Chemotherapy given “up front”, before surgery has revolutionised the modern management of breast cancer. Given before surgery, this allows the treating doctors to take fewer risks with chemotherapy prescribing, and allows surgeons to perform smaller operations on patients – and fewer mastectomies in approximately 20%.
The name for this is Neo Adjuvant Chemotherapy (NACT). In published studies, approximately 20% of women who would have needed mastectomy have avoided this with NACT.
For the patient and their oncologist, observing the response of the tumour to NACT affords both the opportunity to witness that the chosen drugs are effective. If the drugs are seen to be not effective, a change can be made.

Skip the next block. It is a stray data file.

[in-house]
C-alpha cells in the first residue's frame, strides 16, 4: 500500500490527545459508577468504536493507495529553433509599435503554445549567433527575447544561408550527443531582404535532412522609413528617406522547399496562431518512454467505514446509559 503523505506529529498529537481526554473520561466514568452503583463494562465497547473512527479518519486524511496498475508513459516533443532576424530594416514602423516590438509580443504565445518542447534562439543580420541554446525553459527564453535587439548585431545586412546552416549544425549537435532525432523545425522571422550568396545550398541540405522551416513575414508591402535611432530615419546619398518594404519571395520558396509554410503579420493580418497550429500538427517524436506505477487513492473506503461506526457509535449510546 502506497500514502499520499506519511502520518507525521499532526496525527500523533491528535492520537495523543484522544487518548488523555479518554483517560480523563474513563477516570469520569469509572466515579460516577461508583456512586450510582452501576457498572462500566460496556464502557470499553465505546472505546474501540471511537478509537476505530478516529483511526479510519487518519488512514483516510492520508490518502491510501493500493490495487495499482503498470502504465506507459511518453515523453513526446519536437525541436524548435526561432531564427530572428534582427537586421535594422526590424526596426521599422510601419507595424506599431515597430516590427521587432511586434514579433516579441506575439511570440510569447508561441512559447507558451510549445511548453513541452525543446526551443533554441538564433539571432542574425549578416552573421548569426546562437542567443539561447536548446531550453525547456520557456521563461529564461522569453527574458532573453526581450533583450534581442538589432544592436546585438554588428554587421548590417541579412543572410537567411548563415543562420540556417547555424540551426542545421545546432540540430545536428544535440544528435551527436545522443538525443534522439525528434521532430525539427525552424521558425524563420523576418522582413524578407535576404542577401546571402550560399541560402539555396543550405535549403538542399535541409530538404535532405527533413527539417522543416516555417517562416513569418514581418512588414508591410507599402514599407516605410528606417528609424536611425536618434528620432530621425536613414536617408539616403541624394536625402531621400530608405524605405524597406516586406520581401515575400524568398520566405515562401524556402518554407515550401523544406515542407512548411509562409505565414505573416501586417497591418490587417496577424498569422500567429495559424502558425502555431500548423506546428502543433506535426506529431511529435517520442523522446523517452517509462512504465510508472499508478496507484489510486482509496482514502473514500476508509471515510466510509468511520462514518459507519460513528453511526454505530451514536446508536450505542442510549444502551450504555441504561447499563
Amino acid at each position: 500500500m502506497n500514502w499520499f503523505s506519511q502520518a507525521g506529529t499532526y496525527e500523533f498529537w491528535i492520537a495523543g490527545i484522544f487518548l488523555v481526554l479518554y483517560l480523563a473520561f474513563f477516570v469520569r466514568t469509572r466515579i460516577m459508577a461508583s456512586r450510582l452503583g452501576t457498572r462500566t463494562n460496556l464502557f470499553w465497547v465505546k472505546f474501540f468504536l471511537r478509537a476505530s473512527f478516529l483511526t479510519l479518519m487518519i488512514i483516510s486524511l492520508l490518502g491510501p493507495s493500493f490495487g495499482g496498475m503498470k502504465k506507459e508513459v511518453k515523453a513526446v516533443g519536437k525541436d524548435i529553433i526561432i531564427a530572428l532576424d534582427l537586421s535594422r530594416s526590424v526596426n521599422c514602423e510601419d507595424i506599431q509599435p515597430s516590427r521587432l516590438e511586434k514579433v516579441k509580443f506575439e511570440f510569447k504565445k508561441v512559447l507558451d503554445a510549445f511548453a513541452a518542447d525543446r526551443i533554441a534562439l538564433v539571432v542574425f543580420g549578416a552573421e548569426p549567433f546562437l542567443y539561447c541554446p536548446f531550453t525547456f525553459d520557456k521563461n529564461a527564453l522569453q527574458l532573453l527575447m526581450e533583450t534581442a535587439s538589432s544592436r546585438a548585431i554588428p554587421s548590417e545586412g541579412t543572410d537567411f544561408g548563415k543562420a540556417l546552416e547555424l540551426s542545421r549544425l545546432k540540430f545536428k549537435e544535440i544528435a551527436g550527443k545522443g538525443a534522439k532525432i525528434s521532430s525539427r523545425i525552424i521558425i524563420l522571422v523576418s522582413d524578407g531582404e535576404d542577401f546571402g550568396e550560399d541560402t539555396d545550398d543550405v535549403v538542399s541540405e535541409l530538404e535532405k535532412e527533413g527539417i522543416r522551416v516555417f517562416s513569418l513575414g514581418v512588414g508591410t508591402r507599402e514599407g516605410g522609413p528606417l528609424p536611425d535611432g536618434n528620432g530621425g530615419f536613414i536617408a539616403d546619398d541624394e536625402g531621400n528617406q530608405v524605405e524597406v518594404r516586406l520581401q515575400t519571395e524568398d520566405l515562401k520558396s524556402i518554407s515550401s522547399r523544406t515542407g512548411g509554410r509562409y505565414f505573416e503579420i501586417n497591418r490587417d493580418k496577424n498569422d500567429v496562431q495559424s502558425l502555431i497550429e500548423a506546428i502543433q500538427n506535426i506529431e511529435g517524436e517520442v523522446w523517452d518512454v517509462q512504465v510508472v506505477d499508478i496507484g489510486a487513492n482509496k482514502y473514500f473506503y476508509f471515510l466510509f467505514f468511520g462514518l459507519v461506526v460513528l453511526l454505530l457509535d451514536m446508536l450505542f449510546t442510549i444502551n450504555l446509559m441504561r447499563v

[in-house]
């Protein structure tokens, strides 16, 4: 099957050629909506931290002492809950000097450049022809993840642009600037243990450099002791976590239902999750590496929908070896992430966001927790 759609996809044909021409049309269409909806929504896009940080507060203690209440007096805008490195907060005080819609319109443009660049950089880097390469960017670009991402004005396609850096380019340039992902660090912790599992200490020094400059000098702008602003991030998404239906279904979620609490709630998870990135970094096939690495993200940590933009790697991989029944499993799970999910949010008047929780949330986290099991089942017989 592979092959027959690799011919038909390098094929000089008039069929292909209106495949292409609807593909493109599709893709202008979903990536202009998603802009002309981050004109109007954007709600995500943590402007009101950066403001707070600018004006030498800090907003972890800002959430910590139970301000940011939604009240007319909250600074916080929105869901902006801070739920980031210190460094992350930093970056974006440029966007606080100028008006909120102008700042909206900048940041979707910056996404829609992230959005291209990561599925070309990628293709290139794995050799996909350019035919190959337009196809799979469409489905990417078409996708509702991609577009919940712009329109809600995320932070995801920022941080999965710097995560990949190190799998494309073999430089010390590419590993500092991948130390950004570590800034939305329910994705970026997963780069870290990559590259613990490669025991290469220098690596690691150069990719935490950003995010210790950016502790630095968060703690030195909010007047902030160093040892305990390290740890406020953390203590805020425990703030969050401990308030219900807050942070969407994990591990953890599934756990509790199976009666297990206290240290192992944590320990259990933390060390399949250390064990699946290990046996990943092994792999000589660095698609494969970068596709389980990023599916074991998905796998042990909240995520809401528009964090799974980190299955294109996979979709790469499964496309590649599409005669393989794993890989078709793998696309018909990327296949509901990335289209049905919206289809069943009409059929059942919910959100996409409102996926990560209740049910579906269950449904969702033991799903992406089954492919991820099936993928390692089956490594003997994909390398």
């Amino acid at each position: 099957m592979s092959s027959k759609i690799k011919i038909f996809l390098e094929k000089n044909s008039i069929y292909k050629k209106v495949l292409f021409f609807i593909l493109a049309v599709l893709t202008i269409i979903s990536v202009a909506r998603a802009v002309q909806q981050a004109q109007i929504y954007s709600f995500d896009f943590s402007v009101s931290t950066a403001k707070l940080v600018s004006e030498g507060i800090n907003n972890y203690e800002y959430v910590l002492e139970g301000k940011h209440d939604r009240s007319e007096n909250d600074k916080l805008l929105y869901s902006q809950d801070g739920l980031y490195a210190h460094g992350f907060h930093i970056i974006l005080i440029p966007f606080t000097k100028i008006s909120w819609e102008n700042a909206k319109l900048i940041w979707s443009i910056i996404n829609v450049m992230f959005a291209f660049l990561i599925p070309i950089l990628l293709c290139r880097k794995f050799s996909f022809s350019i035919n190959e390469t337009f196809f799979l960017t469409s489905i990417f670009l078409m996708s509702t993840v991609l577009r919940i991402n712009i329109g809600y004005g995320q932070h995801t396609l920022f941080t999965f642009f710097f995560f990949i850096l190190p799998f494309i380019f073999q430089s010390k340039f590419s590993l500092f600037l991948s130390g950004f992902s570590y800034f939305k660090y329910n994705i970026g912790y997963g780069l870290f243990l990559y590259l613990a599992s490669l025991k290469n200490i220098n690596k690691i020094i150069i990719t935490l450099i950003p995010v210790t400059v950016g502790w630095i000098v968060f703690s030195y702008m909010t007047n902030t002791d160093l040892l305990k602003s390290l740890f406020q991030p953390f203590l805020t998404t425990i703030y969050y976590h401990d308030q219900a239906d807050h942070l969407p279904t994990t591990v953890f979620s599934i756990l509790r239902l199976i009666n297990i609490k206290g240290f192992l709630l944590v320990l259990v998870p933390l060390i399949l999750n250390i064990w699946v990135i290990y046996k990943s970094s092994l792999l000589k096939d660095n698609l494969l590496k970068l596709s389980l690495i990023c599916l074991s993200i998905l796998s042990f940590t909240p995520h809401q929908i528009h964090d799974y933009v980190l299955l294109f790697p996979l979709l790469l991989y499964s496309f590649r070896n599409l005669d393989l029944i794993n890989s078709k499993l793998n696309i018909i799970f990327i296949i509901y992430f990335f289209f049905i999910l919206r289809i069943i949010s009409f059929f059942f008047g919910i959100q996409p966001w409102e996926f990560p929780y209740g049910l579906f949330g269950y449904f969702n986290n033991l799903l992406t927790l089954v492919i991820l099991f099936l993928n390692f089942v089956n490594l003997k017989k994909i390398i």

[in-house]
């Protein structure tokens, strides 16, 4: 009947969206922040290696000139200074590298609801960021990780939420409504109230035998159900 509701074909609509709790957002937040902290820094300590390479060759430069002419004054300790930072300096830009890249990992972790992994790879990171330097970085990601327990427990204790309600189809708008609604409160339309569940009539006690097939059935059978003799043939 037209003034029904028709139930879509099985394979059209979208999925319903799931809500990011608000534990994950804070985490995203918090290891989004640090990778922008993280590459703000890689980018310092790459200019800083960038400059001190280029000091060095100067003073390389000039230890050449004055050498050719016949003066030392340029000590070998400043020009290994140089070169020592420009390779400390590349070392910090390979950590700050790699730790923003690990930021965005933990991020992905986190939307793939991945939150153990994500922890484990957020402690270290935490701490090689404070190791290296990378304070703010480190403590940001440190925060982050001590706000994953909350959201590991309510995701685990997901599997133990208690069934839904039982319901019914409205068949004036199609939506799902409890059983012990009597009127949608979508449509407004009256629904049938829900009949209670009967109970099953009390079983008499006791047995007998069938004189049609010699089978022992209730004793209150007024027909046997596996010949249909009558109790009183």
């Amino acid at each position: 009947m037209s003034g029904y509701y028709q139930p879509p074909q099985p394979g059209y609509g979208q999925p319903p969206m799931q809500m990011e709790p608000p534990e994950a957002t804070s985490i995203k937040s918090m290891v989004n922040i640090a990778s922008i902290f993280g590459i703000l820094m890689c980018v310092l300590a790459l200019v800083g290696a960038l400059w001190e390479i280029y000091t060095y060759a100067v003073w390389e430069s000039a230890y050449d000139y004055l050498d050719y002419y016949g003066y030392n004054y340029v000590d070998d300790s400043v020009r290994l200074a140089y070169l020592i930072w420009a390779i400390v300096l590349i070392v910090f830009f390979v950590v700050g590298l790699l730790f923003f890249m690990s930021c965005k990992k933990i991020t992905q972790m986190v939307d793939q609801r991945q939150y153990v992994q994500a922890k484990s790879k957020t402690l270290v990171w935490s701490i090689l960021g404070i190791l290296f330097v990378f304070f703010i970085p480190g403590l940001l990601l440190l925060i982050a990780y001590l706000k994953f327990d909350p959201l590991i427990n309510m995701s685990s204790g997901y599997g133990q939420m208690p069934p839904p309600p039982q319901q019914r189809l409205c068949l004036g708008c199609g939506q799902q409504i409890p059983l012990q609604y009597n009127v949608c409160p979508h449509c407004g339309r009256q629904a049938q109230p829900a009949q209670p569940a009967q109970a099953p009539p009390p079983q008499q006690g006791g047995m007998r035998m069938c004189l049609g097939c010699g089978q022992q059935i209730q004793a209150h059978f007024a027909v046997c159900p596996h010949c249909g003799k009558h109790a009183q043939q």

After removal, the response of the tumour to the NACT, as seen down the microscope offers important information to the treating team about the curability of the patients cancer.
It is estimated that 30% of all breast cancers might be managed this way.
Our goal is to educate and ensure surgeons continue to promote chemotherapy before surgery, where appropriate.
For further Information:
Read RL, Flitcroft K, Snook KL, Boyle FM, Spillane AJ.
ANZ J Surg. 2015 Jan 22. doi: 10.1111/ans.12975. [Epub ahead of print]